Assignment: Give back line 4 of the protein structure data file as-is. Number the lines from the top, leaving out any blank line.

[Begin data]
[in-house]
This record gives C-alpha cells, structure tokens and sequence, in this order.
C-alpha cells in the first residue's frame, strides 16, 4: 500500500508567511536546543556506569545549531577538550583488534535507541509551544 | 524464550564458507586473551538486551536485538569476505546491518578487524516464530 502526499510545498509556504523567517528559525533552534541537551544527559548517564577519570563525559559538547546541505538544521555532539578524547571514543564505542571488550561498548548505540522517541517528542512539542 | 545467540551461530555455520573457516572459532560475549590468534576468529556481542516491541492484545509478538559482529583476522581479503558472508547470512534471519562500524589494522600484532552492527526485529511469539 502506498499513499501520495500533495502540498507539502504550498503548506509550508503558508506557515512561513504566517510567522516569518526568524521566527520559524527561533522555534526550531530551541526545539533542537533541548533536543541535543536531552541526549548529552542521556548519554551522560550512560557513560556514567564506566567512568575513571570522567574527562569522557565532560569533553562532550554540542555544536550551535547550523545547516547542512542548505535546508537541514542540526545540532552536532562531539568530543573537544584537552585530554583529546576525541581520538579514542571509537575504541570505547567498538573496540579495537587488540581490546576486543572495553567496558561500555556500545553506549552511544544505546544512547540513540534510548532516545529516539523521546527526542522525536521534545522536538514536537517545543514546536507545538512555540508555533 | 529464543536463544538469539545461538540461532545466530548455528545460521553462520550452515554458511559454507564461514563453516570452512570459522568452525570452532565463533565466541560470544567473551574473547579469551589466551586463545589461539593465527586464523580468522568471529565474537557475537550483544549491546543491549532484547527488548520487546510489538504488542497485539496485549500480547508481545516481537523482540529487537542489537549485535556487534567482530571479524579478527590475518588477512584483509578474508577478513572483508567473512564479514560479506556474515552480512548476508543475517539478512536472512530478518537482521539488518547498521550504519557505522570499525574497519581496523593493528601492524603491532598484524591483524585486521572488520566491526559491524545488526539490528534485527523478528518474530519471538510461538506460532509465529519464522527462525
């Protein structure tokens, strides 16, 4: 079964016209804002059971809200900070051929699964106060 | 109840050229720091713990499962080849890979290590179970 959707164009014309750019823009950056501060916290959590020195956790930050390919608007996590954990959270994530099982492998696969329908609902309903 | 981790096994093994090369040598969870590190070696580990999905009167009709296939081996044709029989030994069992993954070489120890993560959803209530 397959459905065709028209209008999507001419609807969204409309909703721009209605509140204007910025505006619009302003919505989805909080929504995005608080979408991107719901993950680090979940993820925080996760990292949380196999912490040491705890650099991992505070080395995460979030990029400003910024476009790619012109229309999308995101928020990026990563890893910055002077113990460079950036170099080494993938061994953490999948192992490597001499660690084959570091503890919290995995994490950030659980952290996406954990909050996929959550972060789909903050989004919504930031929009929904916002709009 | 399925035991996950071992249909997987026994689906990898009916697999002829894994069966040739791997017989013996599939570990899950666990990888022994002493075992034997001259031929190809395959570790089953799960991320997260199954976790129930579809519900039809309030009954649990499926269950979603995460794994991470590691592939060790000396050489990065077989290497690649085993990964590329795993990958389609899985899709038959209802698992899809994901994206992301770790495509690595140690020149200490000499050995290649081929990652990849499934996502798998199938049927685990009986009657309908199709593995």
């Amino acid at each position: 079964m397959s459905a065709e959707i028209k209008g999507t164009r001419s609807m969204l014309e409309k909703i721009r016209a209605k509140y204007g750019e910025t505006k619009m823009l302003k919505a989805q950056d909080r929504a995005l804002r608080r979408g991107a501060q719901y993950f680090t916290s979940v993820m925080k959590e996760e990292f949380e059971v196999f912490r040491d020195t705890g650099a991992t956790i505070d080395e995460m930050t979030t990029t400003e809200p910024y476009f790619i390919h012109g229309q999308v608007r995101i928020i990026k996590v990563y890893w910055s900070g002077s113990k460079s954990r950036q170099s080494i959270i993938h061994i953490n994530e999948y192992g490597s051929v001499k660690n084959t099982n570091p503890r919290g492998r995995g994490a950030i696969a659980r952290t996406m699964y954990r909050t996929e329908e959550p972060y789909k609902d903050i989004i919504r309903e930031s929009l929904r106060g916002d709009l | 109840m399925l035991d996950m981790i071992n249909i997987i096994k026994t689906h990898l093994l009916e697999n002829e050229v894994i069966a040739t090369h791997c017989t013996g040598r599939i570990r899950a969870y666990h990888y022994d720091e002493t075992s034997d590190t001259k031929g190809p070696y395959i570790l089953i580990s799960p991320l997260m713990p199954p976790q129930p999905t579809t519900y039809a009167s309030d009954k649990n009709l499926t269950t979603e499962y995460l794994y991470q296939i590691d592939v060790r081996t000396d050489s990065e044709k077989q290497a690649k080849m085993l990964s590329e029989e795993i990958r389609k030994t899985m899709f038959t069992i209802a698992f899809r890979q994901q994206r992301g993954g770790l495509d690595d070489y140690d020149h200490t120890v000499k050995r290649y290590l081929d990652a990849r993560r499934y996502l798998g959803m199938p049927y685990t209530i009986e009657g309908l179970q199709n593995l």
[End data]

């Protein structure tokens, strides 16, 4: 079964016209804002059971809200900070051929699964106060 | 109840050229720091713990499962080849890979290590179970 959707164009014309750019823009950056501060916290959590020195956790930050390919608007996590954990959270994530099982492998696969329908609902309903 | 981790096994093994090369040598969870590190070696580990999905009167009709296939081996044709029989030994069992993954070489120890993560959803209530 397959459905065709028209209008999507001419609807969204409309909703721009209605509140204007910025505006619009302003919505989805909080929504995005608080979408991107719901993950680090979940993820925080996760990292949380196999912490040491705890650099991992505070080395995460979030990029400003910024476009790619012109229309999308995101928020990026990563890893910055002077113990460079950036170099080494993938061994953490999948192992490597001499660690084959570091503890919290995995994490950030659980952290996406954990909050996929959550972060789909903050989004919504930031929009929904916002709009 | 399925035991996950071992249909997987026994689906990898009916697999002829894994069966040739791997017989013996599939570990899950666990990888022994002493075992034997001259031929190809395959570790089953799960991320997260199954976790129930579809519900039809309030009954649990499926269950979603995460794994991470590691592939060790000396050489990065077989290497690649085993990964590329795993990958389609899985899709038959209802698992899809994901994206992301770790495509690595140690020149200490000499050995290649081929990652990849499934996502798998199938049927685990009986009657309908199709593995």